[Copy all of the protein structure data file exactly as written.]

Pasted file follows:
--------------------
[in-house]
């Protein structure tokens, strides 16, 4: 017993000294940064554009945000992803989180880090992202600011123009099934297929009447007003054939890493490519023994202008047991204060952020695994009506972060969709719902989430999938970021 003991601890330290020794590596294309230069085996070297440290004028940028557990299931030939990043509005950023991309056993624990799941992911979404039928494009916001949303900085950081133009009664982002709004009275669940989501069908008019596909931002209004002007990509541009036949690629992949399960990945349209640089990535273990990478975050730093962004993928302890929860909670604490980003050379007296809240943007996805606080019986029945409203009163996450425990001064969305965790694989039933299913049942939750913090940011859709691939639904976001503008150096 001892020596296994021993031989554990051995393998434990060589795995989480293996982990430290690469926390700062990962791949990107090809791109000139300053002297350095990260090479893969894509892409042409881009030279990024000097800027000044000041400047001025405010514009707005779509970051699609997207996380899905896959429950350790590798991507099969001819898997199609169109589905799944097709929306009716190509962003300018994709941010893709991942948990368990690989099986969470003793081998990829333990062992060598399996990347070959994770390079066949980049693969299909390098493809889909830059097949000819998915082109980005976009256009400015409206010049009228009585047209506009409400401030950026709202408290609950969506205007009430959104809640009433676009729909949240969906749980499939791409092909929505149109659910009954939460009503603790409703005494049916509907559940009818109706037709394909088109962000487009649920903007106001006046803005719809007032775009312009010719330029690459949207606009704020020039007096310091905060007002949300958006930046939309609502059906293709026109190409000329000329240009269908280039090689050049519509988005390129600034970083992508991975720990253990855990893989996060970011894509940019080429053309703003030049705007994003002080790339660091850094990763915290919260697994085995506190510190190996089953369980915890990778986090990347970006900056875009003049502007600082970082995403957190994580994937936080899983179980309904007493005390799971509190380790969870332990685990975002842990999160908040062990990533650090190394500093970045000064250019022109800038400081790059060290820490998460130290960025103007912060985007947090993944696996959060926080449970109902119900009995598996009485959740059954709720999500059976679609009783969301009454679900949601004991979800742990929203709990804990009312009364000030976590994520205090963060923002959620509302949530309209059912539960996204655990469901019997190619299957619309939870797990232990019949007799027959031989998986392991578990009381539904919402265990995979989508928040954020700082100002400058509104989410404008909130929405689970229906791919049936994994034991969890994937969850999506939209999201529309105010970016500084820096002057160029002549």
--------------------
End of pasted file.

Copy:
[in-house]
């Protein structure tokens, strides 16, 4: 017993000294940064554009945000992803989180880090992202600011123009099934297929009447007003054939890493490519023994202008047991204060952020695994009506972060969709719902989430999938970021 003991601890330290020794590596294309230069085996070297440290004028940028557990299931030939990043509005950023991309056993624990799941992911979404039928494009916001949303900085950081133009009664982002709004009275669940989501069908008019596909931002209004002007990509541009036949690629992949399960990945349209640089990535273990990478975050730093962004993928302890929860909670604490980003050379007296809240943007996805606080019986029945409203009163996450425990001064969305965790694989039933299913049942939750913090940011859709691939639904976001503008150096 001892020596296994021993031989554990051995393998434990060589795995989480293996982990430290690469926390700062990962791949990107090809791109000139300053002297350095990260090479893969894509892409042409881009030279990024000097800027000044000041400047001025405010514009707005779509970051699609997207996380899905896959429950350790590798991507099969001819898997199609169109589905799944097709929306009716190509962003300018994709941010893709991942948990368990690989099986969470003793081998990829333990062992060598399996990347070959994770390079066949980049693969299909390098493809889909830059097949000819998915082109980005976009256009400015409206010049009228009585047209506009409400401030950026709202408290609950969506205007009430959104809640009433676009729909949240969906749980499939791409092909929505149109659910009954939460009503603790409703005494049916509907559940009818109706037709394909088109962000487009649920903007106001006046803005719809007032775009312009010719330029690459949207606009704020020039007096310091905060007002949300958006930046939309609502059906293709026109190409000329000329240009269908280039090689050049519509988005390129600034970083992508991975720990253990855990893989996060970011894509940019080429053309703003030049705007994003002080790339660091850094990763915290919260697994085995506190510190190996089953369980915890990778986090990347970006900056875009003049502007600082970082995403957190994580994937936080899983179980309904007493005390799971509190380790969870332990685990975002842990999160908040062990990533650090190394500093970045000064250019022109800038400081790059060290820490998460130290960025103007912060985007947090993944696996959060926080449970109902119900009995598996009485959740059954709720999500059976679609009783969301009454679900949601004991979800742990929203709990804990009312009364000030976590994520205090963060923002959620509302949530309209059912539960996204655990469901019997190619299957619309939870797990232990019949007799027959031989998986392991578990009381539904919402265990995979989508928040954020700082100002400058509104989410404008909130929405689970229906791919049936994994034991969890994937969850999506939209999201529309105010970016500084820096002057160029002549």